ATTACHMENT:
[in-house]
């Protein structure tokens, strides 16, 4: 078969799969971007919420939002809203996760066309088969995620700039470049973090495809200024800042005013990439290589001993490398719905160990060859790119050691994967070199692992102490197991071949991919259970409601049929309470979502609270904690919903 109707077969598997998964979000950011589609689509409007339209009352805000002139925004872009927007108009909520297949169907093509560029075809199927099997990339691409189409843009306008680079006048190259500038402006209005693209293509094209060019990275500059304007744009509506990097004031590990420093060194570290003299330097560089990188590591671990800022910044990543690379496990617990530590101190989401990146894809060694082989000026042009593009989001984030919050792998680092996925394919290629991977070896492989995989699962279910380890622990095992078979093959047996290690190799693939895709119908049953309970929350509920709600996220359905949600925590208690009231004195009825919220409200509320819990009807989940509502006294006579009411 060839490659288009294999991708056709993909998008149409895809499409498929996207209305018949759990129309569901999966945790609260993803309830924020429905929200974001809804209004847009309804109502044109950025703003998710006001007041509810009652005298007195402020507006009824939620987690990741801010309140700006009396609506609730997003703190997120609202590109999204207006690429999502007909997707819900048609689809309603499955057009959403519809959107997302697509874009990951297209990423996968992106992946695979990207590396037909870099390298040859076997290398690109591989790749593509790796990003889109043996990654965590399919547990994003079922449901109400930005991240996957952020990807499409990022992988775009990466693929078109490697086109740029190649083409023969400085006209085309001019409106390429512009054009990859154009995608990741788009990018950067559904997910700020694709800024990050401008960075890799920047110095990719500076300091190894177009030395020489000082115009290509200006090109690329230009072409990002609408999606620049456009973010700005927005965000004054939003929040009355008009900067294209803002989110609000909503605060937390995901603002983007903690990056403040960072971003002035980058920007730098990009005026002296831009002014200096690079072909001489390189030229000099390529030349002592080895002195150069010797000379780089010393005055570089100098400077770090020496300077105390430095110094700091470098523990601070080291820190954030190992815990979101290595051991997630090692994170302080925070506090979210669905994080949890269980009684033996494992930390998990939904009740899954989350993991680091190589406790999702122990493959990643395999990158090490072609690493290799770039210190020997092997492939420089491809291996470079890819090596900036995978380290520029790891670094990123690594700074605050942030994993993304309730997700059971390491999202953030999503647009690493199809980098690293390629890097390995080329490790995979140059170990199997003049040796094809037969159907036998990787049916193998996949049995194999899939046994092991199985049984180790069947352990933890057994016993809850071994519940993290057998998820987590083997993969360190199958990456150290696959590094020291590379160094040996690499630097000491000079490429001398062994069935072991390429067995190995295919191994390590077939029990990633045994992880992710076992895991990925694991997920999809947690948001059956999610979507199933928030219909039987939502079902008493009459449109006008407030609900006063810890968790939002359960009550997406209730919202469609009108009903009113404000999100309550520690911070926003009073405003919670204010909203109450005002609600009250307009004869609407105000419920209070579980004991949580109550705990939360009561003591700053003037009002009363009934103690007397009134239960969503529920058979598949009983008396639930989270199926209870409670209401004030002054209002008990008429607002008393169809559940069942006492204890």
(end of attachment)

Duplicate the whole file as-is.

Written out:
[in-house]
């Protein structure tokens, strides 16, 4: 078969799969971007919420939002809203996760066309088969995620700039470049973090495809200024800042005013990439290589001993490398719905160990060859790119050691994967070199692992102490197991071949991919259970409601049929309470979502609270904690919903 109707077969598997998964979000950011589609689509409007339209009352805000002139925004872009927007108009909520297949169907093509560029075809199927099997990339691409189409843009306008680079006048190259500038402006209005693209293509094209060019990275500059304007744009509506990097004031590990420093060194570290003299330097560089990188590591671990800022910044990543690379496990617990530590101190989401990146894809060694082989000026042009593009989001984030919050792998680092996925394919290629991977070896492989995989699962279910380890622990095992078979093959047996290690190799693939895709119908049953309970929350509920709600996220359905949600925590208690009231004195009825919220409200509320819990009807989940509502006294006579009411 060839490659288009294999991708056709993909998008149409895809499409498929996207209305018949759990129309569901999966945790609260993803309830924020429905929200974001809804209004847009309804109502044109950025703003998710006001007041509810009652005298007195402020507006009824939620987690990741801010309140700006009396609506609730997003703190997120609202590109999204207006690429999502007909997707819900048609689809309603499955057009959403519809959107997302697509874009990951297209990423996968992106992946695979990207590396037909870099390298040859076997290398690109591989790749593509790796990003889109043996990654965590399919547990994003079922449901109400930005991240996957952020990807499409990022992988775009990466693929078109490697086109740029190649083409023969400085006209085309001019409106390429512009054009990859154009995608990741788009990018950067559904997910700020694709800024990050401008960075890799920047110095990719500076300091190894177009030395020489000082115009290509200006090109690329230009072409990002609408999606620049456009973010700005927005965000004054939003929040009355008009900067294209803002989110609000909503605060937390995901603002983007903690990056403040960072971003002035980058920007730098990009005026002296831009002014200096690079072909001489390189030229000099390529030349002592080895002195150069010797000379780089010393005055570089100098400077770090020496300077105390430095110094700091470098523990601070080291820190954030190992815990979101290595051991997630090692994170302080925070506090979210669905994080949890269980009684033996494992930390998990939904009740899954989350993991680091190589406790999702122990493959990643395999990158090490072609690493290799770039210190020997092997492939420089491809291996470079890819090596900036995978380290520029790891670094990123690594700074605050942030994993993304309730997700059971390491999202953030999503647009690493199809980098690293390629890097390995080329490790995979140059170990199997003049040796094809037969159907036998990787049916193998996949049995194999899939046994092991199985049984180790069947352990933890057994016993809850071994519940993290057998998820987590083997993969360190199958990456150290696959590094020291590379160094040996690499630097000491000079490429001398062994069935072991390429067995190995295919191994390590077939029990990633045994992880992710076992895991990925694991997920999809947690948001059956999610979507199933928030219909039987939502079902008493009459449109006008407030609900006063810890968790939002359960009550997406209730919202469609009108009903009113404000999100309550520690911070926003009073405003919670204010909203109450005002609600009250307009004869609407105000419920209070579980004991949580109550705990939360009561003591700053003037009002009363009934103690007397009134239960969503529920058979598949009983008396639930989270199926209870409670209401004030002054209002008990008429607002008393169809559940069942006492204890």